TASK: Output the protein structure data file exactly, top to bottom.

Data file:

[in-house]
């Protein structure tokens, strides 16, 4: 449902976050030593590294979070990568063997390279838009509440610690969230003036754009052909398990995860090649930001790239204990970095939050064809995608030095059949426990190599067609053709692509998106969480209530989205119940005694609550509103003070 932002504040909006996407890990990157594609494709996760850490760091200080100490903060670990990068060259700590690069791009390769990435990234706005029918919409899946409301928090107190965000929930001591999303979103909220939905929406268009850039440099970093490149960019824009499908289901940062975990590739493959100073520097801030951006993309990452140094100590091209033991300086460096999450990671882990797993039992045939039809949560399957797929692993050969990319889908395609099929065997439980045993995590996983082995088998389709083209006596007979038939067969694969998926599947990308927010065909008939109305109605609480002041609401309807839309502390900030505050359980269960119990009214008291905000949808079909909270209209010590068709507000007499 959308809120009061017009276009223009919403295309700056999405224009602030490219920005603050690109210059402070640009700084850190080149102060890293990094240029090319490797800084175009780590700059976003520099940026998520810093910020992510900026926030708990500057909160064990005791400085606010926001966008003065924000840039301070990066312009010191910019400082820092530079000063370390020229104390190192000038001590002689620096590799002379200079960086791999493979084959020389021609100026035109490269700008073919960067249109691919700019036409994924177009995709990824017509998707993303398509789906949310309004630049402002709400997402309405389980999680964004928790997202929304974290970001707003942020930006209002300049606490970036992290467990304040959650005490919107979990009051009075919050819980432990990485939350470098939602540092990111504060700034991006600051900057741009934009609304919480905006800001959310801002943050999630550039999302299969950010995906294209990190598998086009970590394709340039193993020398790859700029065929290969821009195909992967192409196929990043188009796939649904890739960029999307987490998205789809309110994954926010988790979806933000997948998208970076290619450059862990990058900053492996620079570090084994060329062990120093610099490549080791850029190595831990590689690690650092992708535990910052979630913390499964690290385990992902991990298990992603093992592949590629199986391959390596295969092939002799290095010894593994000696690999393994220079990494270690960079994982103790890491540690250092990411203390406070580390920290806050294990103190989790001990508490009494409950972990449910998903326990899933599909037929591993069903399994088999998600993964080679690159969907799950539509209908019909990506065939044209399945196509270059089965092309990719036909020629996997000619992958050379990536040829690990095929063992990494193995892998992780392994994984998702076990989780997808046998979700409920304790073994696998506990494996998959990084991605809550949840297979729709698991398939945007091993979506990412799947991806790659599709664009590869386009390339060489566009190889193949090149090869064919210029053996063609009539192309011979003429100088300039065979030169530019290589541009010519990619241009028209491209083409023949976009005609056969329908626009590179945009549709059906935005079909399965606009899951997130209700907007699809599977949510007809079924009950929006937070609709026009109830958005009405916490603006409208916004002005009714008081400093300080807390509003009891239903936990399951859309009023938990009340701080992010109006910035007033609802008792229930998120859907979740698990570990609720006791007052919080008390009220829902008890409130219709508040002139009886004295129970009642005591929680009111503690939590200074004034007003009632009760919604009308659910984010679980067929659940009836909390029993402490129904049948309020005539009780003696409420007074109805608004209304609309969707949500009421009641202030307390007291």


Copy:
[in-house]
């Protein structure tokens, strides 16, 4: 449902976050030593590294979070990568063997390279838009509440610690969230003036754009052909398990995860090649930001790239204990970095939050064809995608030095059949426990190599067609053709692509998106969480209530989205119940005694609550509103003070 932002504040909006996407890990990157594609494709996760850490760091200080100490903060670990990068060259700590690069791009390769990435990234706005029918919409899946409301928090107190965000929930001591999303979103909220939905929406268009850039440099970093490149960019824009499908289901940062975990590739493959100073520097801030951006993309990452140094100590091209033991300086460096999450990671882990797993039992045939039809949560399957797929692993050969990319889908395609099929065997439980045993995590996983082995088998389709083209006596007979038939067969694969998926599947990308927010065909008939109305109605609480002041609401309807839309502390900030505050359980269960119990009214008291905000949808079909909270209209010590068709507000007499 959308809120009061017009276009223009919403295309700056999405224009602030490219920005603050690109210059402070640009700084850190080149102060890293990094240029090319490797800084175009780590700059976003520099940026998520810093910020992510900026926030708990500057909160064990005791400085606010926001966008003065924000840039301070990066312009010191910019400082820092530079000063370390020229104390190192000038001590002689620096590799002379200079960086791999493979084959020389021609100026035109490269700008073919960067249109691919700019036409994924177009995709990824017509998707993303398509789906949310309004630049402002709400997402309405389980999680964004928790997202929304974290970001707003942020930006209002300049606490970036992290467990304040959650005490919107979990009051009075919050819980432990990485939350470098939602540092990111504060700034991006600051900057741009934009609304919480905006800001959310801002943050999630550039999302299969950010995906294209990190598998086009970590394709340039193993020398790859700029065929290969821009195909992967192409196929990043188009796939649904890739960029999307987490998205789809309110994954926010988790979806933000997948998208970076290619450059862990990058900053492996620079570090084994060329062990120093610099490549080791850029190595831990590689690690650092992708535990910052979630913390499964690290385990992902991990298990992603093992592949590629199986391959390596295969092939002799290095010894593994000696690999393994220079990494270690960079994982103790890491540690250092990411203390406070580390920290806050294990103190989790001990508490009494409950972990449910998903326990899933599909037929591993069903399994088999998600993964080679690159969907799950539509209908019909990506065939044209399945196509270059089965092309990719036909020629996997000619992958050379990536040829690990095929063992990494193995892998992780392994994984998702076990989780997808046998979700409920304790073994696998506990494996998959990084991605809550949840297979729709698991398939945007091993979506990412799947991806790659599709664009590869386009390339060489566009190889193949090149090869064919210029053996063609009539192309011979003429100088300039065979030169530019290589541009010519990619241009028209491209083409023949976009005609056969329908626009590179945009549709059906935005079909399965606009899951997130209700907007699809599977949510007809079924009950929006937070609709026009109830958005009405916490603006409208916004002005009714008081400093300080807390509003009891239903936990399951859309009023938990009340701080992010109006910035007033609802008792229930998120859907979740698990570990609720006791007052919080008390009220829902008890409130219709508040002139009886004295129970009642005591929680009111503690939590200074004034007003009632009760919604009308659910984010679980067929659940009836909390029993402490129904049948309020005539009780003696409420007074109805608004209304609309969707949500009421009641202030307390007291």